This workshop provides staff (particularly those involved in resident services) with new tools they can use to cultivate accountability and empowerment in the residents they serve. While it is rooted in co-active coaching tools, it does not intend that staff will suddenly shift from what they have been doing to providing intensive coaching. Instead it is designed to help them incorporate simple tools into the work they are already doing; tools that will both make their jobs easier, and create better outcomes as residents get more clarity about what is important to them and why, and step into their own strengths to reach their goals.

This interactive workshop invites participants to step out of the “expert” role when it comes to helping people make new and better choices, to let go of their own assumptions and agendas and use active listening tools — empathy, reflecting back, acknowledging, asking powerful questions — to shift from adding things to residents’ “should” lists to helping them identify what they want and how to get it.

All of these tools can also be used in team-building with co-workers and volunteers, and in supervision. This workshop is based on many years of work, but is rooted specifically in a training series I am currently doing for Home Forward staff.

Could your organization or conference use a workshop that provides staff with concrete tools for empowering residents and helping them be more accountable to their own goals?

I’m offering the two-hour version of this workshop for $250 inside the Portland Metro Region (outside the region I add travel expenses). It is an inspiring and practical introduction to the framework and a few key tools, and will give participants what they need to start making changes. A 90-minute conference version, and longer versions that provide more tools and more opportunity for practice and application to existing organizational challenges, are also available.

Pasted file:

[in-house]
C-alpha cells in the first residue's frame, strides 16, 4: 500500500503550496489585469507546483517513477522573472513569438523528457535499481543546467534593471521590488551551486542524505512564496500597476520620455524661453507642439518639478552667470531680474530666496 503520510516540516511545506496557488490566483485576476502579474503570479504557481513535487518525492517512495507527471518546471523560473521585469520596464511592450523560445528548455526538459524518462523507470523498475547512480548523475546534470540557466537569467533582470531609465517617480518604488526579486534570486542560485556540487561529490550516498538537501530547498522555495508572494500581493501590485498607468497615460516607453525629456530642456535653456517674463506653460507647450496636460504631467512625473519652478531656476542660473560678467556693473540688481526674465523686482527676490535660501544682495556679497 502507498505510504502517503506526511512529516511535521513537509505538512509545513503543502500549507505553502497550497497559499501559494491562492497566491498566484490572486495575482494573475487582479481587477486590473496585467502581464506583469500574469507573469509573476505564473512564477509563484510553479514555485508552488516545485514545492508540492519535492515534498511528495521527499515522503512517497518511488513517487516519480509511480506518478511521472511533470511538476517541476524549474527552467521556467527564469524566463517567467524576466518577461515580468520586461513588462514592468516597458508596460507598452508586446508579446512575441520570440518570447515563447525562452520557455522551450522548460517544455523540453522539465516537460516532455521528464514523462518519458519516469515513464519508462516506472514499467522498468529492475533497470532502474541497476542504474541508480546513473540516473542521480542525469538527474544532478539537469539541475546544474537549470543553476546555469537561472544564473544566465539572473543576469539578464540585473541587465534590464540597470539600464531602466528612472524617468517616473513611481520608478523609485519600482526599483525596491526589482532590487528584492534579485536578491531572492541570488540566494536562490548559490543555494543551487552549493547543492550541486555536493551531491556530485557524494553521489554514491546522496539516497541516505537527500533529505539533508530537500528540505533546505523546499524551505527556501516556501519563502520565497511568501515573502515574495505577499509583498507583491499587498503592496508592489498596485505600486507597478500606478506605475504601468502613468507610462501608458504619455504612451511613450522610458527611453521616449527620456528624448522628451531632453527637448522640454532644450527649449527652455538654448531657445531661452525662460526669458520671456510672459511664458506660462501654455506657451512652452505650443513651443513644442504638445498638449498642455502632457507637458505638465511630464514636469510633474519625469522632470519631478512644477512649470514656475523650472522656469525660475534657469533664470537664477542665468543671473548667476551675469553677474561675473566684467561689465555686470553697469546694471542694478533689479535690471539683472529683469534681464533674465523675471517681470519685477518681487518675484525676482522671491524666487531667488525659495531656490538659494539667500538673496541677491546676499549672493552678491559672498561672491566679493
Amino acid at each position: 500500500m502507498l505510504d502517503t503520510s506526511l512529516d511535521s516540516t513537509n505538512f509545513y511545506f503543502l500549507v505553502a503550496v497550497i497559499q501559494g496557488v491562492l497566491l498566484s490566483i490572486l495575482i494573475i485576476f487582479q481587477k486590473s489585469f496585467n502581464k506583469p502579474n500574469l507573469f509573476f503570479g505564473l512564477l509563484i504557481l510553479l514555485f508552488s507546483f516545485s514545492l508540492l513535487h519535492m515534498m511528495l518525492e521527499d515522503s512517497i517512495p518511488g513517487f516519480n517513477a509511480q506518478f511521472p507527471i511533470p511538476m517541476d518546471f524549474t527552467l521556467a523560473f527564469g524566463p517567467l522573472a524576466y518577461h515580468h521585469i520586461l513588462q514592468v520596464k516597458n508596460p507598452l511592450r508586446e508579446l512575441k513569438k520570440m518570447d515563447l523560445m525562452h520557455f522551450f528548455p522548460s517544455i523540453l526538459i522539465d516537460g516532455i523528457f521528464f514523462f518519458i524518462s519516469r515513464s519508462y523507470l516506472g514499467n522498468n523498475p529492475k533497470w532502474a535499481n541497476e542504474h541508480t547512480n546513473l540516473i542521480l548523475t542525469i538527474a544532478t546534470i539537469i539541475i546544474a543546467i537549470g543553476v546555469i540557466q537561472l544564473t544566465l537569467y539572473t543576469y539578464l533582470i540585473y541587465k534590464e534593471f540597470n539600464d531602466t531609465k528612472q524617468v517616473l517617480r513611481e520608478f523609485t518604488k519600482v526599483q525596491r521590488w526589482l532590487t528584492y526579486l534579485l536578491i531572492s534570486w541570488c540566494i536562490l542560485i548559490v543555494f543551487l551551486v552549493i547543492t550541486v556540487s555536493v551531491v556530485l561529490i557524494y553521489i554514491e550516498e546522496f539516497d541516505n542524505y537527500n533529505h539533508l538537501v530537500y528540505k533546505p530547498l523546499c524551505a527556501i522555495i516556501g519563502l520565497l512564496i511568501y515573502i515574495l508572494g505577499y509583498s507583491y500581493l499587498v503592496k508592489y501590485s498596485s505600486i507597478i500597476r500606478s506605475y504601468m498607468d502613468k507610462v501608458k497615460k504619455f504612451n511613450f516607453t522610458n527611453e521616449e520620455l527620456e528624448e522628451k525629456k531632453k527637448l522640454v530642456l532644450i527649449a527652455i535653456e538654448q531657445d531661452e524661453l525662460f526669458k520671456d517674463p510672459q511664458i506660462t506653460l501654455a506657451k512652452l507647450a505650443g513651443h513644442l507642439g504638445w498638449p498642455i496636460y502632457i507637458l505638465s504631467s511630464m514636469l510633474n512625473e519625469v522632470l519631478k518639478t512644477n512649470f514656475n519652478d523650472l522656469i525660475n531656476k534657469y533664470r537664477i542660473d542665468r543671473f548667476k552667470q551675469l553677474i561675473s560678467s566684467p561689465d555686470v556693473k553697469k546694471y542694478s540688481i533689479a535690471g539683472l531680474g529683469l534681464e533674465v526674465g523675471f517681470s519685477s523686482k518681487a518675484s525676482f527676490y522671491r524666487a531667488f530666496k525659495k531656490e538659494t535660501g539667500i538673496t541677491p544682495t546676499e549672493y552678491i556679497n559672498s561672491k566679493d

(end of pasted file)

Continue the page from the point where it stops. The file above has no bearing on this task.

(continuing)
You can lock in the price by getting the training scheduled by September 30th – it can happen anytime in 2014.

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Looking for in-house training designed to meet the specific needs of your staff or board?

I specialize in providing unorthodox, effective training that gives you powerful new tools to address the goals and challenges you are actually facing.

What People Say (from workshop evaluations):

“A very different way of viewing and dealing with difficulties. It was rewarding and had very good results.”

“(provided)…new paths toward solutions – clearing away the clutter”

“Gives you tangible tools to use on your own.”

“Exceeded my expectations”

You’ll find more about my approach to training on the website.  Please contact me to talk about your needs and what I can offer.

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Do you feel like you keep running into boulders inside your organization as you try to get your work done?

Red River Boulders (Rob)Get an Organizational Boulders Assessment!

This free, 90 minute assessment is designed to give you:

  • New perspectives and insights into what’s causing many of the challenges to effective teamwork and leadership development in your organization (where you are pushing boulders uphill when you don’t have to be);
  • New tools you can use immediately to address some of the core causes of your organization’s internal challenges;
  • A renewed sense of what is possible, and renewed energy for making needed shifts happen; and
  • A list of next steps for making your organization’s internal work easier and more effective.

If you are interested in setting up a Boulders Assessment, please contact me.

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© Tasha Harmon, August 2014.  All rights reserved.